This leads to a related critical issue I’d like to address this morning, and that is communications interoperability. As you know all too well, when multiple public safety agencies respond to an incident, they’re often unable to communicate effectively with each other – or sometimes even with their own agencies – because their radio equipment is incompatible.

One tragic example is the September 11th terrorist attack in New York City. While police and firefighters rushed up the stairs of the burning World Trade Center buildings, incident commanders outside could hear helicopter radio reports that the towers were dangerously close to collapse.

They were able to warn their police officers via radio to vacate the buildings immediately. As a result, all but 60 officers escaped with their lives. Tragically, hundreds of New York firefighters couldn’t hear that warning because they were using a different radio communications system. Three hundred and forty-three firefighters died in the World Trade Center terrorist attack that terrible day.

First responders experienced similar problems at the Littleton, Colorado school shooting and the Oklahoma City bombing. Precious moments were lost in aiding survivors because the responding agencies’ radios were incompatible. Emergency personnel had to use runners to communicate with each other.

Our AGILE – or Advanced Generation of Interoperability for Law Enforcement – initiative is finding solutions to this problem. The Office of Justice Programs, through its National Institute of Justice, is working with the National Institute of Standards and Technology and other partners to develop standards for voice, data, image, and video communication systems that can be adopted by industry. These solutions will allow multiple parties to exchange information on the spot, whether it’s among fixed facilities, mobile platforms, or even personal devices.

One of the first products evaluated under AGILE was ACU-1000, an audio gateway technology system that ties incompatible radio systems together. The system is currently being tested here in the Washington, DC metropolitan area.

An ACU-1000 Gateway Subsystem installed at the Alexandria, Virginia, Police Department allows the radio channels of surrounding area agencies to be linked together over-the-air through their existing radios. The system also provides a telephone interface to allow phone calls to be connected to the radios. And two-way connections can be made between any combination of radios and telephone.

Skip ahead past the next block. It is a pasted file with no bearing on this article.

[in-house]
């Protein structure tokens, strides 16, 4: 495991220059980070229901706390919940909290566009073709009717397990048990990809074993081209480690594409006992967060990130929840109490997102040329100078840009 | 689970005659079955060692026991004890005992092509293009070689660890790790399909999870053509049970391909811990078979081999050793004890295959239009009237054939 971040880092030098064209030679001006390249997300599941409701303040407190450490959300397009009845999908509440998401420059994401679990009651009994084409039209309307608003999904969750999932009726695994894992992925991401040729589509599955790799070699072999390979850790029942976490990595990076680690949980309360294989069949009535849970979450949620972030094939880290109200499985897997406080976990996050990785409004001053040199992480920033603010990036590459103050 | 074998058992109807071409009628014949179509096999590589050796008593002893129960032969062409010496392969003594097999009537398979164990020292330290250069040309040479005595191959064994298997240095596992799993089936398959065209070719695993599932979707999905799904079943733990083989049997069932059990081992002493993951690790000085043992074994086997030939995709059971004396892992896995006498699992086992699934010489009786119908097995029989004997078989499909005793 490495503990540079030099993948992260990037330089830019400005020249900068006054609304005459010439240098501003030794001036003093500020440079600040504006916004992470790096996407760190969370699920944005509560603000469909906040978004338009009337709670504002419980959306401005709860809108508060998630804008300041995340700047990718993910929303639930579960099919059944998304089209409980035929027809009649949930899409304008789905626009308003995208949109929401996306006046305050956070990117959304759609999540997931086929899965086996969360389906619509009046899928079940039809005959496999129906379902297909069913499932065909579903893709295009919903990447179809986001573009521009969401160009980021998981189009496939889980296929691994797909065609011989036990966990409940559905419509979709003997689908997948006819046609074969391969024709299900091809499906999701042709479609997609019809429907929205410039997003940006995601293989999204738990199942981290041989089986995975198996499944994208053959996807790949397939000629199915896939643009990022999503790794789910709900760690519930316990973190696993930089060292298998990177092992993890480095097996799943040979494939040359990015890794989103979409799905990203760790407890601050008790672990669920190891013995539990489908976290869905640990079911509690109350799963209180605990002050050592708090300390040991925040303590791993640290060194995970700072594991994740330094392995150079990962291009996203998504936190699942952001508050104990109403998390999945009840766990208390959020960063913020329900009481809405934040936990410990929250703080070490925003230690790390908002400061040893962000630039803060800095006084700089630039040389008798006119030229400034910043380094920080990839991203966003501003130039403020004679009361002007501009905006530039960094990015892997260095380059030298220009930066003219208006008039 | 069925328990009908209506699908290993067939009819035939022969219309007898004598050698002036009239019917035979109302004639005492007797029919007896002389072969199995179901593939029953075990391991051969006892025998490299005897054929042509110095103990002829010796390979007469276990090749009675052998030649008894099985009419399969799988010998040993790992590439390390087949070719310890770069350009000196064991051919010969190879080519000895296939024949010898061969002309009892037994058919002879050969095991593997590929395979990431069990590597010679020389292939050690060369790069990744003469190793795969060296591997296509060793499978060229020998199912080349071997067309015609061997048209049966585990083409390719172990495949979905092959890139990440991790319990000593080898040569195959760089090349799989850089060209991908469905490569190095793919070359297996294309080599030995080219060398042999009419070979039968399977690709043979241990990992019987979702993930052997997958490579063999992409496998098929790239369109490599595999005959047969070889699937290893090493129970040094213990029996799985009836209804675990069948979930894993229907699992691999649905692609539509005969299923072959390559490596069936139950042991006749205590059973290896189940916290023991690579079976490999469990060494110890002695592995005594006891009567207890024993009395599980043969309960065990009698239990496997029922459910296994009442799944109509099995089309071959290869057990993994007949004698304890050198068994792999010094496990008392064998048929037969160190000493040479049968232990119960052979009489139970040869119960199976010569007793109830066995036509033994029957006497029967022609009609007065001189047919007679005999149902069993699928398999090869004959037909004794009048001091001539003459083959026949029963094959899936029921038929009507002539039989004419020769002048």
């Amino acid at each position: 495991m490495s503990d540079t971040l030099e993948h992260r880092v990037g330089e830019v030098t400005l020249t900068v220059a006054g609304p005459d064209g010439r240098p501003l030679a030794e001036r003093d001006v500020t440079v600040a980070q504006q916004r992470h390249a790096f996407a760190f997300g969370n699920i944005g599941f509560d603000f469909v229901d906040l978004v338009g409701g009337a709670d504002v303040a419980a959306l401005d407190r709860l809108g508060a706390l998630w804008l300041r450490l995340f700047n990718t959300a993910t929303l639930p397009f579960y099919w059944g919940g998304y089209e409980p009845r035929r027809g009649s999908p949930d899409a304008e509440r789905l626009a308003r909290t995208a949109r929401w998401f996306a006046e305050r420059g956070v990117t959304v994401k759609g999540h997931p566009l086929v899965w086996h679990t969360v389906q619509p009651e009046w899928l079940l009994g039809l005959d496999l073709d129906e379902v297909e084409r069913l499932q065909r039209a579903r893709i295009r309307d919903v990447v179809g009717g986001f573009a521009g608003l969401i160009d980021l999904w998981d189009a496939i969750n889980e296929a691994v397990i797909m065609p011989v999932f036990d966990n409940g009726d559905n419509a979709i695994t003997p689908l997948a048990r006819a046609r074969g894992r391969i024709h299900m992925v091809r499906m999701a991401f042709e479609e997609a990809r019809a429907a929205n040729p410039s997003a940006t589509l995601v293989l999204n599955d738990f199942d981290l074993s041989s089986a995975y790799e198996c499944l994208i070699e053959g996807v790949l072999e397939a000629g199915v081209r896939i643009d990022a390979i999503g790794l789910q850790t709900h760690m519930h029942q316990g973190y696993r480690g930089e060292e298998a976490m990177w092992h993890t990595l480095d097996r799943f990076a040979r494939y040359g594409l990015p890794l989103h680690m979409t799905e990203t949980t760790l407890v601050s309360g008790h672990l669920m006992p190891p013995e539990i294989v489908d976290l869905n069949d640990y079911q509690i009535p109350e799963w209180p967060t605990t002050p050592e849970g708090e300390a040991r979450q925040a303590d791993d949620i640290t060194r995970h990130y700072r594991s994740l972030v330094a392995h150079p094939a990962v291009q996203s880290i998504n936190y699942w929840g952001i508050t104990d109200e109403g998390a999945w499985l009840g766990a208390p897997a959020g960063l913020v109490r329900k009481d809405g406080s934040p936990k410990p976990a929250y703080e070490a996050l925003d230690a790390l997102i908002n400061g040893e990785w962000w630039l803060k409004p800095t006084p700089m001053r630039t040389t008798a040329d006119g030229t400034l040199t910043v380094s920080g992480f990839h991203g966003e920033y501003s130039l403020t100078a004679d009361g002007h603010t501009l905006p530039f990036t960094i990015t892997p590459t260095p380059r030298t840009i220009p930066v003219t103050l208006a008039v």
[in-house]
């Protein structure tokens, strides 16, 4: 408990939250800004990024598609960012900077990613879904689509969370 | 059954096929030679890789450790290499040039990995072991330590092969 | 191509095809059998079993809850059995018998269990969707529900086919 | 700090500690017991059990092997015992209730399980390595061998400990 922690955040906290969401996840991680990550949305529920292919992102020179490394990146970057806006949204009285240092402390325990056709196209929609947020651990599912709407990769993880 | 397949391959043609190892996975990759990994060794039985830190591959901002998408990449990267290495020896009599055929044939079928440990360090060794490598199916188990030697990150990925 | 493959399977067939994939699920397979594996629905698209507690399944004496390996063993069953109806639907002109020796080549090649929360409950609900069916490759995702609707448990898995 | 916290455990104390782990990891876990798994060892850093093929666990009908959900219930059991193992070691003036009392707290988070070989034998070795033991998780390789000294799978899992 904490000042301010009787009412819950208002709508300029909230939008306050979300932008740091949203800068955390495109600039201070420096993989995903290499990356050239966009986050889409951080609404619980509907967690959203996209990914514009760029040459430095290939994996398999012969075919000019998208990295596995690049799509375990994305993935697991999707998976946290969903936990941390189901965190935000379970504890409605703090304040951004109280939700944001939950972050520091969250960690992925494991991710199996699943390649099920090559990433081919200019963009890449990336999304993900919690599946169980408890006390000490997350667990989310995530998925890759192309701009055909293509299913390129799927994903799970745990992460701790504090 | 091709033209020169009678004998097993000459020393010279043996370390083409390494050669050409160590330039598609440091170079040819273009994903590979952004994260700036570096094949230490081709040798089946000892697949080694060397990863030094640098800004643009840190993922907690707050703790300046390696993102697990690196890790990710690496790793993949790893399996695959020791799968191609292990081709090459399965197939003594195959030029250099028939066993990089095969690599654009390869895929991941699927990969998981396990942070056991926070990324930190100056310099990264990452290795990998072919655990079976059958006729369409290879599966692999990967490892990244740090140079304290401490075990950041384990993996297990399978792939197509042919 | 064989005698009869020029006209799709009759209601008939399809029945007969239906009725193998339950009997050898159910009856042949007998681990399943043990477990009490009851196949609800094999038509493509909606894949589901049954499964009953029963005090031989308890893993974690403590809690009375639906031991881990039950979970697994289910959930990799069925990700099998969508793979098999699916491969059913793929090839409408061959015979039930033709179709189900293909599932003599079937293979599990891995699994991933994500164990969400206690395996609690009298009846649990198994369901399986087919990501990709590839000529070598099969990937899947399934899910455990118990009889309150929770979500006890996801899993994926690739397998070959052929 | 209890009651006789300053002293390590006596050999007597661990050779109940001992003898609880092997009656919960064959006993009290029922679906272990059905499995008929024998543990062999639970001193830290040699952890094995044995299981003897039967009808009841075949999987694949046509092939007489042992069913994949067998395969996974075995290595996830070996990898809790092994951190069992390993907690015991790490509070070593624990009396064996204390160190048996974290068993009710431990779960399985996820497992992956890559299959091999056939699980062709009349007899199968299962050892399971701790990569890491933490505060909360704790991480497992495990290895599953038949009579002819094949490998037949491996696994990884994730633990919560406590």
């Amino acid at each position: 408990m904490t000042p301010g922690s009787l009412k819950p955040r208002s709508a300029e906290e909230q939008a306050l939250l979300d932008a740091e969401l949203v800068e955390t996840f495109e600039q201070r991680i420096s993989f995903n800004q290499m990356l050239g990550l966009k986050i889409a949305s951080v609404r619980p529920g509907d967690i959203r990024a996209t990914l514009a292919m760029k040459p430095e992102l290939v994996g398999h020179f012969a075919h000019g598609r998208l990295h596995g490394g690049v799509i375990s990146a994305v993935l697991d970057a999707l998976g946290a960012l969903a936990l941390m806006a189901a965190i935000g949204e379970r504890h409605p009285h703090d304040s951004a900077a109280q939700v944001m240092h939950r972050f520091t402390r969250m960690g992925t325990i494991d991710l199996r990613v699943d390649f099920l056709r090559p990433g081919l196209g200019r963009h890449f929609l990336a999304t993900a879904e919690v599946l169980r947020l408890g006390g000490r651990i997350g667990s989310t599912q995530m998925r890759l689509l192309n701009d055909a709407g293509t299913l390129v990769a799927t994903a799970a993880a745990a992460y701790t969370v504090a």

The system can also simultaneously connect radios and telephones to provide a conference call capability for use during multi-jurisdictional incidents.

The value of the ACU-1000 technology was demonstrated last fall during the Washington, DC area sniper shootings. The system provided critical communications interoperability among the myriad federal, state, and local agencies participating in the sniper investigation.

Despite innovations such as AGILE, one considerable barrier to interoperability and information-sharing is the cost involved in obtaining, installing, operating, and maintaining the technology involved in these efforts. Particularly in today’s economic climate, most jurisdictions are looking for ways to save money, not spend it.

We are doing everything we can to help state and local jurisdictions bear this burden. First, I am pleased to report that the federal government recognizes and is acting on the need to marry these tremendous technological advances with the funding that is available from different agencies for this purpose.

SAFECOM is a government-wide, interagency coordinating office, now residing in the Department of Homeland Security, for public safety interoperability. All the agencies who have funding available for interoperability – FEMA, the Department of Justice’s COPS Office, our Bureau of Justice Assistance, and the Office for Domestic Preparedness – are members; and the technical advisor to this committee is our own AGILE.

AGILE serves as the research and development leader for public safety interoperable communications; and SAFECOM, using AGILE as its technical consultant, then is able to infuse into the grant process this critically important information.

The bottom line for state and local law enforcement is that the government will not only provide funds, but also insure that the agencies are able to spend those funds in the most cost-effective manner, and achieve their interoperability objectives.

Of course, there is still more to do: We need to push information out to officers, not just supply it in a passive vehicle; and, in the future, I believe that all officers will need to learn how to analyze crime data.

As Asa Hutchinson told you yesterday, information sharing is the future. I would add that we must maintain our sense of urgency about this mission -- because effective information sharing must be the future, and the future must happen now. We have the tools; we have the desire; and it is critical to our nation’s security that we begin firing on all cylinders, immediately.

I want to thank you for contributing your time, talent and personal commitment to advancing information sharing in our nation, and for the work you are doing through this symposium to meet this critical national priority. We look forward to working with you on these issues. Thank you very much.